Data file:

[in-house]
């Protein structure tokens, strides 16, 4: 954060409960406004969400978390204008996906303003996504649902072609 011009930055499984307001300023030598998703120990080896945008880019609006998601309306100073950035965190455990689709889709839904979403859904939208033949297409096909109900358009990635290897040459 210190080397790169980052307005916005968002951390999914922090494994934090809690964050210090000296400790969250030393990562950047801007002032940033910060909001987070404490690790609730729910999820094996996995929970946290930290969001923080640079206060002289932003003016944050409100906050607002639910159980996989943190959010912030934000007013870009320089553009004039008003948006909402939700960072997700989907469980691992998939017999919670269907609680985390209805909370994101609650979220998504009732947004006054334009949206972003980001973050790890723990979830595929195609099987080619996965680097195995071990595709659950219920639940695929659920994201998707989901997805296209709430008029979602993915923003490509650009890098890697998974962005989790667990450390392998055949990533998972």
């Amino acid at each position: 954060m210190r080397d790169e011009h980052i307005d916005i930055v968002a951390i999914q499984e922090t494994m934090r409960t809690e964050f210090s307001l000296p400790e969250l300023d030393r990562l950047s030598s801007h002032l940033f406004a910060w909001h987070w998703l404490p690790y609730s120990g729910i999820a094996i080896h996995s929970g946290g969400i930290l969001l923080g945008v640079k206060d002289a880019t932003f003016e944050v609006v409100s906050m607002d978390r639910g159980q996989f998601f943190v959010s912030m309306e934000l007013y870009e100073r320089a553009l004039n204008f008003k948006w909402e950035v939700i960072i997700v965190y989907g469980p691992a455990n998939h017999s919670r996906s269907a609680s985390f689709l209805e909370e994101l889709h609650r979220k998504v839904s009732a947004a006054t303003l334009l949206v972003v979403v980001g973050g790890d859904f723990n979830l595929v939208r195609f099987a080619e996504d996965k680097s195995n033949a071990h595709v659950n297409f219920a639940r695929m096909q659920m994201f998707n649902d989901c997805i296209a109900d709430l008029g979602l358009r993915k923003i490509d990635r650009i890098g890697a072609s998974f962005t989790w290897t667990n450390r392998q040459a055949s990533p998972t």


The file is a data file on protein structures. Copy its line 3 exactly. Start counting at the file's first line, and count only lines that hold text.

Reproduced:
């Amino acid at each position: 954060m210190r080397d790169e011009h980052i307005d916005i930055v968002a951390i999914q499984e922090t494994m934090r409960t809690e964050f210090s307001l000296p400790e969250l300023d030393r990562l950047s030598s801007h002032l940033f406004a910060w909001h987070w998703l404490p690790y609730s120990g729910i999820a094996i080896h996995s929970g946290g969400i930290l969001l923080g945008v640079k206060d002289a880019t932003f003016e944050v609006v409100s906050m607002d978390r639910g159980q996989f998601f943190v959010s912030m309306e934000l007013y870009e100073r320089a553009l004039n204008f008003k948006w909402e950035v939700i960072i997700v965190y989907g469980p691992a455990n998939h017999s919670r996906s269907a609680s985390f689709l209805e909370e994101l889709h609650r979220k998504v839904s009732a947004a006054t303003l334009l949206v972003v979403v980001g973050g790890d859904f723990n979830l595929v939208r195609f099987a080619e996504d996965k680097s195995n033949a071990h595709v659950n297409f219920a639940r695929m096909q659920m994201f998707n649902d989901c997805i296209a109900d709430l008029g979602l358009r993915k923003i490509d990635r650009i890098g890697a072609s998974f962005t989790w290897t667990n450390r392998q040459a055949s990533p998972t």